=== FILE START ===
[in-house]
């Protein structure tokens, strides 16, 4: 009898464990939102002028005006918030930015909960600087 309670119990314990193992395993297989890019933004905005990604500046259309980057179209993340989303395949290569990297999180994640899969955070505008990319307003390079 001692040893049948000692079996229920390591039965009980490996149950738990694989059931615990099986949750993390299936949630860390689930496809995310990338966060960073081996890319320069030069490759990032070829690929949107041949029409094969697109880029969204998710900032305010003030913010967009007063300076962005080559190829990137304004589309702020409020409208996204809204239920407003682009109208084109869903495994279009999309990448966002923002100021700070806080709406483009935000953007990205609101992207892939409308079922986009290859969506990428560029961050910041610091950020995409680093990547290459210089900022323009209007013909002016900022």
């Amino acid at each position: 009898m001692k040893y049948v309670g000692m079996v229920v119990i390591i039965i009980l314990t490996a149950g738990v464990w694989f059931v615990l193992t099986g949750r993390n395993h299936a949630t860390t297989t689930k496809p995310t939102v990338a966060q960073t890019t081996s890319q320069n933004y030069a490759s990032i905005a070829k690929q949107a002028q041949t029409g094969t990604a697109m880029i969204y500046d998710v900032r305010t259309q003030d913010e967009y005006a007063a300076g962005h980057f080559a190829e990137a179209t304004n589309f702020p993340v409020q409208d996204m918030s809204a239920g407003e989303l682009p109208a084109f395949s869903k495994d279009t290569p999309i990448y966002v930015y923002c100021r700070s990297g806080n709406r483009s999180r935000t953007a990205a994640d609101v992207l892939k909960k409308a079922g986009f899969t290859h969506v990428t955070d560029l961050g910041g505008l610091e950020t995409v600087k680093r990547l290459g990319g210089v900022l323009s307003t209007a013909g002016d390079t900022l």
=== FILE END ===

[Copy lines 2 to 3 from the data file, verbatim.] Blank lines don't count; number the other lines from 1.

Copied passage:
């Protein structure tokens, strides 16, 4: 009898464990939102002028005006918030930015909960600087 309670119990314990193992395993297989890019933004905005990604500046259309980057179209993340989303395949290569990297999180994640899969955070505008990319307003390079 001692040893049948000692079996229920390591039965009980490996149950738990694989059931615990099986949750993390299936949630860390689930496809995310990338966060960073081996890319320069030069490759990032070829690929949107041949029409094969697109880029969204998710900032305010003030913010967009007063300076962005080559190829990137304004589309702020409020409208996204809204239920407003682009109208084109869903495994279009999309990448966002923002100021700070806080709406483009935000953007990205609101992207892939409308079922986009290859969506990428560029961050910041610091950020995409680093990547290459210089900022323009209007013909002016900022």
């Amino acid at each position: 009898m001692k040893y049948v309670g000692m079996v229920v119990i390591i039965i009980l314990t490996a149950g738990v464990w694989f059931v615990l193992t099986g949750r993390n395993h299936a949630t860390t297989t689930k496809p995310t939102v990338a966060q960073t890019t081996s890319q320069n933004y030069a490759s990032i905005a070829k690929q949107a002028q041949t029409g094969t990604a697109m880029i969204y500046d998710v900032r305010t259309q003030d913010e967009y005006a007063a300076g962005h980057f080559a190829e990137a179209t304004n589309f702020p993340v409020q409208d996204m918030s809204a239920g407003e989303l682009p109208a084109f395949s869903k495994d279009t290569p999309i990448y966002v930015y923002c100021r700070s990297g806080n709406r483009s999180r935000t953007a990205a994640d609101v992207l892939k909960k409308a079922g986009f899969t290859h969506v990428t955070d560029l961050g910041g505008l610091e950020t995409v600087k680093r990547l290459g990319g210089v900022l323009s307003t209007a013909g002016d390079t900022l």